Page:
Don’t ignore the mostly good news on education, writes Karin Chenoweth, author of It’s Being Done: Academic Success in Unexpected Schools, on Britannica Blog. High-performing student are “making steady gains” and low performers are “improving even faster in math and early reading.”
She cites a new analysis of National Assessment of Educational Progress scores by Tom Loveless of the Brookings Institution. The survey found that “fourth- and eighth-grade math and fourth-grade reading show gains at both the top and bottom of the achievement scale, with the bottom showing the most gains.”
In the ’90s, fourth-grade reading scores plunged for low performers; high performers stayed about the same. That trend began to change in 2000.
In 2007, the top performers scored 10 points higher in fourth-grade math over the top performers in 2000, which Loveless says is almost one grade level, and five points in eighth-grade math, which is roughly half a grade level. Not too shabby.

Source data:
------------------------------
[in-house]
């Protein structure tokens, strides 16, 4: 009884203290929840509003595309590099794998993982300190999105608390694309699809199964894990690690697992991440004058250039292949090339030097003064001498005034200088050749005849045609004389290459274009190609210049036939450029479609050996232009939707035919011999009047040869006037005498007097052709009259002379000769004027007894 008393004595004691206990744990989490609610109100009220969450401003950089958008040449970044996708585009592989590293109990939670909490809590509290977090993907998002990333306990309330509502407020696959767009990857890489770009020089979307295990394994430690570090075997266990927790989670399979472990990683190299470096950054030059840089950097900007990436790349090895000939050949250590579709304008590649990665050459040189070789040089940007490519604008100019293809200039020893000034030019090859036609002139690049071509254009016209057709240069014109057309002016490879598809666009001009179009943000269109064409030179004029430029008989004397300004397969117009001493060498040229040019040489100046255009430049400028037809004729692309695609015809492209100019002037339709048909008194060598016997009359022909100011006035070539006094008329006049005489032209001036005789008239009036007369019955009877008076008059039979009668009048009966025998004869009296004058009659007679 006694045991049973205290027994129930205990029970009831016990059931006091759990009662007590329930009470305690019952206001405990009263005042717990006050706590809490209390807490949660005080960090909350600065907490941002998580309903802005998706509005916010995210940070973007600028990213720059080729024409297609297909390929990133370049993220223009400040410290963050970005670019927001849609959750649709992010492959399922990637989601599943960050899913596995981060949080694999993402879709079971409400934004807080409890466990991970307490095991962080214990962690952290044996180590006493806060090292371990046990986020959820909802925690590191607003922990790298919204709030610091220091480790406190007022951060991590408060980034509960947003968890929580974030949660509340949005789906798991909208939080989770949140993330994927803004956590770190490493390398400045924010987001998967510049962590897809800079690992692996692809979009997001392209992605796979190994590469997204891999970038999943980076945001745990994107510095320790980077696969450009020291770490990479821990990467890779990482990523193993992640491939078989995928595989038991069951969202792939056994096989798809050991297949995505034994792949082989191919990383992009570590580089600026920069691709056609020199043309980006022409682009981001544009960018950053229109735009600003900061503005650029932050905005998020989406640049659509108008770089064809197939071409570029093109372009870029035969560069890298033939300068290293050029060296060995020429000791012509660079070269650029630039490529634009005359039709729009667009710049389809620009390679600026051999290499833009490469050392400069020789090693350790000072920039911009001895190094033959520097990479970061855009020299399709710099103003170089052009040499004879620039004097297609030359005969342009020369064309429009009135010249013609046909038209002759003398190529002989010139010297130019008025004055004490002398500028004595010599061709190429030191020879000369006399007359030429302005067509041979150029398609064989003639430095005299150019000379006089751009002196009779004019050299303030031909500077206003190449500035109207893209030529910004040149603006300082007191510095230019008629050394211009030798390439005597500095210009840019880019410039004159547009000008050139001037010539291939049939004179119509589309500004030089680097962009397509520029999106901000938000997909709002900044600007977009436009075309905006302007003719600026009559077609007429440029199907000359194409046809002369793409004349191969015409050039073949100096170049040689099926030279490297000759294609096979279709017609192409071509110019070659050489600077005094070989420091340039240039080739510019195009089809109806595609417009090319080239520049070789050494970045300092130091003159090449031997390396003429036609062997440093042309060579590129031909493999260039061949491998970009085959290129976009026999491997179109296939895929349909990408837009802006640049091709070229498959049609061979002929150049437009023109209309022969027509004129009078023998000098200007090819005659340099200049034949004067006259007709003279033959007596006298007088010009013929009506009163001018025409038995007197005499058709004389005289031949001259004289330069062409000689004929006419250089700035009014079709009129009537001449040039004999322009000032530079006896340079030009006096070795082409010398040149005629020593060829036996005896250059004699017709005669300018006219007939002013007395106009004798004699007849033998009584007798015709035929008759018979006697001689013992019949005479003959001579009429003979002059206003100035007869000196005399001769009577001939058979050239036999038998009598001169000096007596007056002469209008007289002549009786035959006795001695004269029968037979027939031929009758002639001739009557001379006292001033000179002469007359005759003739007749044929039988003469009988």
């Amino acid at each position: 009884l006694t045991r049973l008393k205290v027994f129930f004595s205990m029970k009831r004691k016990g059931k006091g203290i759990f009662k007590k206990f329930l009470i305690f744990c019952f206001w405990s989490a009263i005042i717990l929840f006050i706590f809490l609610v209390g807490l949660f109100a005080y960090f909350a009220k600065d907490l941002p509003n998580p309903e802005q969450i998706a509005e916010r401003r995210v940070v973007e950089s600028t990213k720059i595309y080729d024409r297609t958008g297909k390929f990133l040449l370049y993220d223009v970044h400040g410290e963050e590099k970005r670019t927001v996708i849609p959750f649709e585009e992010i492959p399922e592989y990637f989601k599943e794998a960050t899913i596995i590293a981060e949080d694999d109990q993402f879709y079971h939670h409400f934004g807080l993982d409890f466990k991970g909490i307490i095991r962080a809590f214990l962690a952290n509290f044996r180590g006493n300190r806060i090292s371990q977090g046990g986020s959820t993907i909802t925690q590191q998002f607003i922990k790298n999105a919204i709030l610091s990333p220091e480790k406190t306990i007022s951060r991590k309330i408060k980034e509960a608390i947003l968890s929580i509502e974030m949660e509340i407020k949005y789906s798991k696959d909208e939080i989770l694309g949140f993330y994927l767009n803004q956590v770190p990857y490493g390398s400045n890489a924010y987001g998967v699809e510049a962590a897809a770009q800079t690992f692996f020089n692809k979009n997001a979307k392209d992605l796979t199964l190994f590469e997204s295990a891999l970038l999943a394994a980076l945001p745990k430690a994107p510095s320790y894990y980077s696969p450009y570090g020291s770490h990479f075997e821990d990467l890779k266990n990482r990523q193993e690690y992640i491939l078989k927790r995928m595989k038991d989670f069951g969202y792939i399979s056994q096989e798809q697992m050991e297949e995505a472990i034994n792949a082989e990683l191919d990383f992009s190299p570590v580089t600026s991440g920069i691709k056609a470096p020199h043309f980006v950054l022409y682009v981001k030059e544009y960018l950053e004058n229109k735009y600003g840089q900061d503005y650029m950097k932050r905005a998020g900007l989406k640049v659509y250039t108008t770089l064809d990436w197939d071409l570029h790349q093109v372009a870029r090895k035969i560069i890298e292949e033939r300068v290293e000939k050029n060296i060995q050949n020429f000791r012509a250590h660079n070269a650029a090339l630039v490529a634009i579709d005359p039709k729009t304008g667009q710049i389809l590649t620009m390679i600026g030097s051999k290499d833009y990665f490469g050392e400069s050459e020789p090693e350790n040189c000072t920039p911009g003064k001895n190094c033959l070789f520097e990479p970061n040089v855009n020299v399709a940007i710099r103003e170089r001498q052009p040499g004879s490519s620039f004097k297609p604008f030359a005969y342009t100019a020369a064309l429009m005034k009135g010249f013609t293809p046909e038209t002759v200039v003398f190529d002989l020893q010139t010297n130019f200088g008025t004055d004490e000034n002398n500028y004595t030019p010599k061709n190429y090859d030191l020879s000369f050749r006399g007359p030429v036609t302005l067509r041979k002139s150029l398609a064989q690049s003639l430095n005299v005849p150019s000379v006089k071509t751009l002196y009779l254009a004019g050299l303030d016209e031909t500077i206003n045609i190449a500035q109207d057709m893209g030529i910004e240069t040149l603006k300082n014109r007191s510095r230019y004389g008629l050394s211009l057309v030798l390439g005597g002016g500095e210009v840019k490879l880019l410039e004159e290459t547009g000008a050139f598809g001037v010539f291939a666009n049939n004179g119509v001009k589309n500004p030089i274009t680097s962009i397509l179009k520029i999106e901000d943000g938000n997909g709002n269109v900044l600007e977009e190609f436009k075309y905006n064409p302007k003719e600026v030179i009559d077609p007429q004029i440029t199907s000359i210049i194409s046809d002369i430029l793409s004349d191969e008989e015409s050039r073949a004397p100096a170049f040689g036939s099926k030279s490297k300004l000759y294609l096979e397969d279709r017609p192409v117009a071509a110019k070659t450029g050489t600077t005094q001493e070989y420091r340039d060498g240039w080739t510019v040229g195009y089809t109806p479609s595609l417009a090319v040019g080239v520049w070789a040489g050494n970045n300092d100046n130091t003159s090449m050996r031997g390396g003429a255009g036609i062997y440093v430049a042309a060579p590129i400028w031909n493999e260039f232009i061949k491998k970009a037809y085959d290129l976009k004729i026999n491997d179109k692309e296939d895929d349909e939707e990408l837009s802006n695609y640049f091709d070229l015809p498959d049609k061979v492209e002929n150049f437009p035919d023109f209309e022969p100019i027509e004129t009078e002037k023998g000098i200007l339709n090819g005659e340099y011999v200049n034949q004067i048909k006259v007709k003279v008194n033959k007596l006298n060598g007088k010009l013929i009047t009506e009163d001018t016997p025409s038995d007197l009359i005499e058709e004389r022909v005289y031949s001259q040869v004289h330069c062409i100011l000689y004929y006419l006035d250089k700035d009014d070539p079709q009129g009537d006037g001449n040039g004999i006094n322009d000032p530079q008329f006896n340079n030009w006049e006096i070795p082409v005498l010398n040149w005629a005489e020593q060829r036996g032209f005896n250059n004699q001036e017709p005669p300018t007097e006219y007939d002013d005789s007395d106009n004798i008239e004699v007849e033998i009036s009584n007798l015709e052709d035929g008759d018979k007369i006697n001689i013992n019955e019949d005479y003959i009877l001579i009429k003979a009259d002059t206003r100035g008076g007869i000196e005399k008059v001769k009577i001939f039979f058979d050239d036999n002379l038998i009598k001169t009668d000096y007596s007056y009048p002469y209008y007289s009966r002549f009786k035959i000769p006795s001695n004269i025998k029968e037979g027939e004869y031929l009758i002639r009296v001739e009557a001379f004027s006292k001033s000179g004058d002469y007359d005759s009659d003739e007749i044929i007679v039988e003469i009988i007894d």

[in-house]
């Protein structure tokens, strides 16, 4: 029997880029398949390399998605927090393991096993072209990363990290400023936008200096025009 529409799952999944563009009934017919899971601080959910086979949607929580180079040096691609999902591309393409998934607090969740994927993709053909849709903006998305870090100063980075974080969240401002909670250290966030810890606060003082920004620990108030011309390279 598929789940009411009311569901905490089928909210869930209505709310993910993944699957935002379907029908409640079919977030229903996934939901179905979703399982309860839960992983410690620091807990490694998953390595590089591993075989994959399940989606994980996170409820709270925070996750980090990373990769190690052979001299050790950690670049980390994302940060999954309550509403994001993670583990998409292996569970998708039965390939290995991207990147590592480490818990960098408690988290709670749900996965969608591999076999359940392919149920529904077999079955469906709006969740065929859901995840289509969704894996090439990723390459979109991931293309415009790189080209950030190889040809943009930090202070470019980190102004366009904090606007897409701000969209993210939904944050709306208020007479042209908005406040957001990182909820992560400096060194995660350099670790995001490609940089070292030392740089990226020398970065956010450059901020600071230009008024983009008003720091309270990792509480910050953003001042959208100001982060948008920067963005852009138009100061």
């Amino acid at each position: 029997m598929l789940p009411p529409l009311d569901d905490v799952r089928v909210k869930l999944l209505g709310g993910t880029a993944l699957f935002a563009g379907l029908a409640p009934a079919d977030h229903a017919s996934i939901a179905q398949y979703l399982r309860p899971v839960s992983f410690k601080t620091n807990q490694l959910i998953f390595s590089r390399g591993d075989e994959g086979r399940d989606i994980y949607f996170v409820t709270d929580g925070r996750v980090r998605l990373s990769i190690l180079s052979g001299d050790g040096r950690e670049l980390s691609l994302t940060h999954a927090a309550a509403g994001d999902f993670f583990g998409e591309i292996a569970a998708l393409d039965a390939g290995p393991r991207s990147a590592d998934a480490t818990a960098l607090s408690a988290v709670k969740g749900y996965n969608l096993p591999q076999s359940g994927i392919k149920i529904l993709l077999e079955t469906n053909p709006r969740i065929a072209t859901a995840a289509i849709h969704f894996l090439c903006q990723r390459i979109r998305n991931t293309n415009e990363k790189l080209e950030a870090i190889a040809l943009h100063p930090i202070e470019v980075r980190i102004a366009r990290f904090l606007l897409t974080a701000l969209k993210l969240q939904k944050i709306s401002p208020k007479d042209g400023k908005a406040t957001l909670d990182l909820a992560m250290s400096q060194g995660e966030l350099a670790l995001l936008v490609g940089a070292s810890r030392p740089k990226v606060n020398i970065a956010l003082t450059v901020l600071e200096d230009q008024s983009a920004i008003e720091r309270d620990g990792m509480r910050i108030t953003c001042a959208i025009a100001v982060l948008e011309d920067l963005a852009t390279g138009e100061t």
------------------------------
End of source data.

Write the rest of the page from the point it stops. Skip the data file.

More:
At the same time, the lowest performers in fourth grade gained 18 points and in eighth grade gained 13 points. Hit the hosannas.
The gaps remain large, but the trend is positive.
Good news also in fourth-grade reading: the top performers gained 3 points this decade and the bottom performers gained 16, which means they are now a bit higher than where they stood at the beginning of the 1990s. We seem to finally have figured out something about teaching struggling readers how to read.
However, low performers dropped three points in eighth-grade reading; top performers didn’t change. That suggests that students need to develop vocabulary and background knowledge in order to build strong reading comprehension.